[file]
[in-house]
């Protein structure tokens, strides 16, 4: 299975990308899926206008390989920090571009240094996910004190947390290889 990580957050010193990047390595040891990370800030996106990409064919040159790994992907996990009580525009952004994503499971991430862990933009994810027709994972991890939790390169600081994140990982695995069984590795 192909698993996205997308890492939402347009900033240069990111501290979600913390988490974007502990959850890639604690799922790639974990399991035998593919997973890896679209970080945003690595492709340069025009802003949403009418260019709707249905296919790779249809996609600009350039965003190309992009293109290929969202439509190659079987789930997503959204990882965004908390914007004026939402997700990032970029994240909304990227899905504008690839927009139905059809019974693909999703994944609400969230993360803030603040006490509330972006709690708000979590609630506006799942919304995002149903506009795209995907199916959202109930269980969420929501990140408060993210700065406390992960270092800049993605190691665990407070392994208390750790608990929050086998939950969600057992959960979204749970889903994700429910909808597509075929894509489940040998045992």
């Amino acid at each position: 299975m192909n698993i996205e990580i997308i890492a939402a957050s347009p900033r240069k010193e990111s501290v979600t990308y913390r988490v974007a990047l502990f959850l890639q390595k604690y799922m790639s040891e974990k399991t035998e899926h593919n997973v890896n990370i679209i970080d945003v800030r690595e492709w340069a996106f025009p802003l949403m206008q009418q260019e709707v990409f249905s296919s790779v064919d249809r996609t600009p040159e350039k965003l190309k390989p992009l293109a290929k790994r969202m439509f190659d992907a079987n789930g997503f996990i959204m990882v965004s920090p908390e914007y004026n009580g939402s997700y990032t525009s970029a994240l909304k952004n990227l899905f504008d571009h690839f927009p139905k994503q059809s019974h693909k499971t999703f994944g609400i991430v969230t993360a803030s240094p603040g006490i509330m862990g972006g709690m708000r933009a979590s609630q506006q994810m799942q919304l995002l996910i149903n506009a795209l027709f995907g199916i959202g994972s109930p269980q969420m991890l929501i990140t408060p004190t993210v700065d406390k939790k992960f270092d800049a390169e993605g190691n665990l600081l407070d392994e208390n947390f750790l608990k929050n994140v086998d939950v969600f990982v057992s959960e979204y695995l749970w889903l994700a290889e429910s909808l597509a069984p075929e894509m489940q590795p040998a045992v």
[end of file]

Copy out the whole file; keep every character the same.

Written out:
[in-house]
């Protein structure tokens, strides 16, 4: 299975990308899926206008390989920090571009240094996910004190947390290889 990580957050010193990047390595040891990370800030996106990409064919040159790994992907996990009580525009952004994503499971991430862990933009994810027709994972991890939790390169600081994140990982695995069984590795 192909698993996205997308890492939402347009900033240069990111501290979600913390988490974007502990959850890639604690799922790639974990399991035998593919997973890896679209970080945003690595492709340069025009802003949403009418260019709707249905296919790779249809996609600009350039965003190309992009293109290929969202439509190659079987789930997503959204990882965004908390914007004026939402997700990032970029994240909304990227899905504008690839927009139905059809019974693909999703994944609400969230993360803030603040006490509330972006709690708000979590609630506006799942919304995002149903506009795209995907199916959202109930269980969420929501990140408060993210700065406390992960270092800049993605190691665990407070392994208390750790608990929050086998939950969600057992959960979204749970889903994700429910909808597509075929894509489940040998045992």
């Amino acid at each position: 299975m192909n698993i996205e990580i997308i890492a939402a957050s347009p900033r240069k010193e990111s501290v979600t990308y913390r988490v974007a990047l502990f959850l890639q390595k604690y799922m790639s040891e974990k399991t035998e899926h593919n997973v890896n990370i679209i970080d945003v800030r690595e492709w340069a996106f025009p802003l949403m206008q009418q260019e709707v990409f249905s296919s790779v064919d249809r996609t600009p040159e350039k965003l190309k390989p992009l293109a290929k790994r969202m439509f190659d992907a079987n789930g997503f996990i959204m990882v965004s920090p908390e914007y004026n009580g939402s997700y990032t525009s970029a994240l909304k952004n990227l899905f504008d571009h690839f927009p139905k994503q059809s019974h693909k499971t999703f994944g609400i991430v969230t993360a803030s240094p603040g006490i509330m862990g972006g709690m708000r933009a979590s609630q506006q994810m799942q919304l995002l996910i149903n506009a795209l027709f995907g199916i959202g994972s109930p269980q969420m991890l929501i990140t408060p004190t993210v700065d406390k939790k992960f270092d800049a390169e993605g190691n665990l600081l407070d392994e208390n947390f750790l608990k929050n994140v086998d939950v969600f990982v057992s959960e979204y695995l749970w889903l994700a290889e429910s909808l597509a069984p075929e894509m489940q590795p040998a045992v």